Anil Thakraney: Sarabjit saga: Disproportionate coverage

06 May,2013

By Anil Thakraney

 

Must say I am quite bewildered over the Sarabjit Singh media frenzy. The way the television media went over the top, for the Johnnie who came in lately, it would appear as if a top Indian minister had been hacked to death on a visit to Pakistan. This is not to say the man’s life had no value, but by Sarabjit’s own claim, he was no Indian spy or a state terrorist. Here was a small time farmer who got pissed drunk one fine day, and accidentally drifted into the enemy territory. Since then, Singh had been facing trial in that nation on charges of terrorism and espionage, and we really can’t blame the Pak courts for taking decades to arrive at a final verdict, our courts don’t do any better on that count.

 

Ergo, all that media tamasha over an aam aadmi killed by inmates inside a foreign jail? Prison violence happens regularly all over the world, and if my knowledge serves me right, jails are places where criminals reside, not nice guys. Therefore some blood bath is always expected. Which is why all the television noise beats me. Some channels have been addressing Sarabjit Singh as a martyr. Wow! Do they have secret information that the man was an Indian agent? In which case they should make that public.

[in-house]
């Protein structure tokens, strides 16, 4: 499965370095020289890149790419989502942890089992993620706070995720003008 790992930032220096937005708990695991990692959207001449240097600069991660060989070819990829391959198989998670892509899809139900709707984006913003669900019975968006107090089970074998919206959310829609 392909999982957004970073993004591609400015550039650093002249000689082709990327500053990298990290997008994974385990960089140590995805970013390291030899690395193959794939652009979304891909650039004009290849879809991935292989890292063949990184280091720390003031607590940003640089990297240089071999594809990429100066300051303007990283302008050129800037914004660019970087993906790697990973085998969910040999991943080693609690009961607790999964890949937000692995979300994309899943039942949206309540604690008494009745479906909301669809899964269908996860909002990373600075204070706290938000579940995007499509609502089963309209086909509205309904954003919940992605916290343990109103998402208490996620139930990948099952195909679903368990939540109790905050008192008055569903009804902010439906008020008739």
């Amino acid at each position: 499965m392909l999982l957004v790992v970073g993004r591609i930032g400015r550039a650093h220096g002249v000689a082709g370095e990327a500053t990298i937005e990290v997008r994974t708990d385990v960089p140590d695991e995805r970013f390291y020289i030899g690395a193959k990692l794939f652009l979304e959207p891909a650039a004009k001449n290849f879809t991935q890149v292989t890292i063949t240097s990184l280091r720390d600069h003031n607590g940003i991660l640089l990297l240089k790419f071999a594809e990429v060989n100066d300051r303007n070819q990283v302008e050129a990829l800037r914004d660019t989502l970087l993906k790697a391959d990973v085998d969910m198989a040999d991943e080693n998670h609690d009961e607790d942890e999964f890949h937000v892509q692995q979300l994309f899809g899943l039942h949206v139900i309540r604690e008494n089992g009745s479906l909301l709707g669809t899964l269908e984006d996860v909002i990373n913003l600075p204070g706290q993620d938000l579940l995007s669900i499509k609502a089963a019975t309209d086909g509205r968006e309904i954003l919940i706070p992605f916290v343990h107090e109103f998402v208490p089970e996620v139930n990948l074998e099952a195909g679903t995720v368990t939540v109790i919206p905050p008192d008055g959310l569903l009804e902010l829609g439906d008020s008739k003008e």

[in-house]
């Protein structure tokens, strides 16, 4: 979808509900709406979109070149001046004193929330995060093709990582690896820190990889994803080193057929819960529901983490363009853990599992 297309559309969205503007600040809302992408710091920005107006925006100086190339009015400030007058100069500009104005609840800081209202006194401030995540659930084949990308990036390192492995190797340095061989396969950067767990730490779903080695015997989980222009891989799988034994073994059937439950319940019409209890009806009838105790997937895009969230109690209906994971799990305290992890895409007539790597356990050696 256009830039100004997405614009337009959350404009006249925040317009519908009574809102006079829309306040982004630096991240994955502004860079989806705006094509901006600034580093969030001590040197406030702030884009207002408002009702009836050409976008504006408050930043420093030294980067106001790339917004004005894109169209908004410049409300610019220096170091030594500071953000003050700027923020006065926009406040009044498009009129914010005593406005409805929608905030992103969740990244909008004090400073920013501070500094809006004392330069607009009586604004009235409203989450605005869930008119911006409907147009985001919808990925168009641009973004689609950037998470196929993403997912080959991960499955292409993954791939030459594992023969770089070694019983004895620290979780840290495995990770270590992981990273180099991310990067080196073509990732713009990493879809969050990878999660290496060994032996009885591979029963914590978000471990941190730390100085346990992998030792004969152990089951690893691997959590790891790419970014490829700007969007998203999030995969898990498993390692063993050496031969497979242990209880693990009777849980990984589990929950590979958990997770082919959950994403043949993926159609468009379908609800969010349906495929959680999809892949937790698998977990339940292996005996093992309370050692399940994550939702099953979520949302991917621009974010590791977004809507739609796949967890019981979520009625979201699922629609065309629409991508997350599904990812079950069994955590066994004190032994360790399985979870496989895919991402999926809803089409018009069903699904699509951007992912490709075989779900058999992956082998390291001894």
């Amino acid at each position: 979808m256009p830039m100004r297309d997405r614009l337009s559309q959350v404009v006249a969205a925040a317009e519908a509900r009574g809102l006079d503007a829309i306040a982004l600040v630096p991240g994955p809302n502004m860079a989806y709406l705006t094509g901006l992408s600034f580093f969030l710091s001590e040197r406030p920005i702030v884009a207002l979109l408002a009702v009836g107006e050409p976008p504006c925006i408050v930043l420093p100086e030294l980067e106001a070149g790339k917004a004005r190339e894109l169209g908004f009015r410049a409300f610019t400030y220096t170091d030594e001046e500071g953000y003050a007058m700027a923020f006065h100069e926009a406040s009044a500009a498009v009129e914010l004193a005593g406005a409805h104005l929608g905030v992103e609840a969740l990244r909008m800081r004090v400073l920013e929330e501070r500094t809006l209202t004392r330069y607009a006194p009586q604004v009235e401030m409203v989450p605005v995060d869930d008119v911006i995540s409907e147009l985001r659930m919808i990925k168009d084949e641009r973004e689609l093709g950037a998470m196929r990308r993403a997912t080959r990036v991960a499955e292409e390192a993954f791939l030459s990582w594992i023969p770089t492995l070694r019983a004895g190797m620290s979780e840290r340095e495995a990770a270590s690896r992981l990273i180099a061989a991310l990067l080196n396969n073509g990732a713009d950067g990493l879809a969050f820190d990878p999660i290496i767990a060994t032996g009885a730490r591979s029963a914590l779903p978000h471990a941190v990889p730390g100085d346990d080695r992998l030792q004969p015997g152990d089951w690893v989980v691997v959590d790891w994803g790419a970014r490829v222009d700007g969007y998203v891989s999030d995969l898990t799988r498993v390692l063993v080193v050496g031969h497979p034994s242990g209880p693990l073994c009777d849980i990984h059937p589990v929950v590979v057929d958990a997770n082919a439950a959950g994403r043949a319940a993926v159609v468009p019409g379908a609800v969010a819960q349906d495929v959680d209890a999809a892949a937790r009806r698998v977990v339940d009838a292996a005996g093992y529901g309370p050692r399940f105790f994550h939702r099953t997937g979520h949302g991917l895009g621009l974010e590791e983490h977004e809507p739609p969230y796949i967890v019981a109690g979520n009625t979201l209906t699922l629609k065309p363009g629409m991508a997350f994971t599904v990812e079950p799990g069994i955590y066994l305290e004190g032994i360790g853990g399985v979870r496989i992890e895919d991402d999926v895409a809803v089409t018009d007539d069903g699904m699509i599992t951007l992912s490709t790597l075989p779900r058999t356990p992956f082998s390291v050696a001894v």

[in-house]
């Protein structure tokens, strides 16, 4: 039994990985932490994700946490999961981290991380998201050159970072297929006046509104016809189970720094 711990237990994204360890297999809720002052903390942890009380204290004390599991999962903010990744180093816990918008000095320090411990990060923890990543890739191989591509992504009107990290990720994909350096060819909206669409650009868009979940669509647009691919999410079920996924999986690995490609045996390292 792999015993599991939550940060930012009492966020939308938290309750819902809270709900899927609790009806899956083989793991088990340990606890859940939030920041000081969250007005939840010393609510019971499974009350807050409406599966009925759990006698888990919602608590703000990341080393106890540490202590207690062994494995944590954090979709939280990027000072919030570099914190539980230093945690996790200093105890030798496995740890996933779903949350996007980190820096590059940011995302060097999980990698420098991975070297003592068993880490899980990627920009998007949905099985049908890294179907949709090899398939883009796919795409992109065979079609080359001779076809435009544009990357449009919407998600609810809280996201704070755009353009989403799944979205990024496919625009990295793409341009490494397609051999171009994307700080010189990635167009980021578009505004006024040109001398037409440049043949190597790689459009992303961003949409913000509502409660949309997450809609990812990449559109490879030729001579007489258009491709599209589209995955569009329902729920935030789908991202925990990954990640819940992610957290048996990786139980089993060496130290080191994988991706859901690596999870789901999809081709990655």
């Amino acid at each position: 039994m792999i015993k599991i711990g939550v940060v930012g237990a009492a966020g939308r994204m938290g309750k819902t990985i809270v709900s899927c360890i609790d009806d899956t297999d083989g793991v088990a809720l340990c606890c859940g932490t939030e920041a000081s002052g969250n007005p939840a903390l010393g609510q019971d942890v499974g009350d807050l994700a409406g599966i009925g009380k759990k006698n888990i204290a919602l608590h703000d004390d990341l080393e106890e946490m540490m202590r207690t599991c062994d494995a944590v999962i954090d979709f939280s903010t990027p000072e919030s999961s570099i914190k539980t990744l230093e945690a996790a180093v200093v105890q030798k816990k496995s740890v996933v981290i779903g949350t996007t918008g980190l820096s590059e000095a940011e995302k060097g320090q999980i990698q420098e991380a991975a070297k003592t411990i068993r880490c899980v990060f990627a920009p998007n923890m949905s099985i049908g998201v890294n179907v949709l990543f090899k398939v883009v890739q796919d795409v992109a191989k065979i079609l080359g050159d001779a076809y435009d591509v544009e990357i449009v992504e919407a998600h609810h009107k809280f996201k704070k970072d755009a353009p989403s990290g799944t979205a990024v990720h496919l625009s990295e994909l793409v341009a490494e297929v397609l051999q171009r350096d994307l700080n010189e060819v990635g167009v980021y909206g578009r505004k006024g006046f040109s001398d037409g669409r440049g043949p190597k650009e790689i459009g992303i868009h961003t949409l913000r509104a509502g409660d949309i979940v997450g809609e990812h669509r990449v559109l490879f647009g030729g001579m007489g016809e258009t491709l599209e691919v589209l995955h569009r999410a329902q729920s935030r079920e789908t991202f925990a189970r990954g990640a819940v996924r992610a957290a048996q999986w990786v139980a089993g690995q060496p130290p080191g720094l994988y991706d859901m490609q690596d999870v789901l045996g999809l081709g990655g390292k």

Anyway, all the attention from the television media resulted in the expected. Bada netas made it a point to join the funeral procession (good chance for some quick OTS), our Pappu neta even offered the man’s sister a shoulder to weep on. Full state honours for a man who drifted into enemy territory drunk. And the way Singh’s sister used the incident to build her own fiery brand, I can see her being nominated as a red hot candidate in the next general elections.

 

Once again, this is not to belittle the man’s life. It’s to highlight the lopsided media coverage. Which often happens because of the herd mentality amongst the desi news channels. If one channel starts shouting about a story, a hundred others dutifully raise their own decibel levels. And then it becomes a total free-for-all.

 

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PS: A Brisbane ad agency has created print ads supporting asylum seekers. This is to change the image of these new arrivals, which in Australia is pretty horrid (ask Indian students!). Good public service idea, and the ads do address the hard issues. And they have used real asylum seekers in the ads. All very well, but I have to say the guy featured in this particular ad looks a bit, er, dodgy. Perhaps they should have been more careful with the casting.

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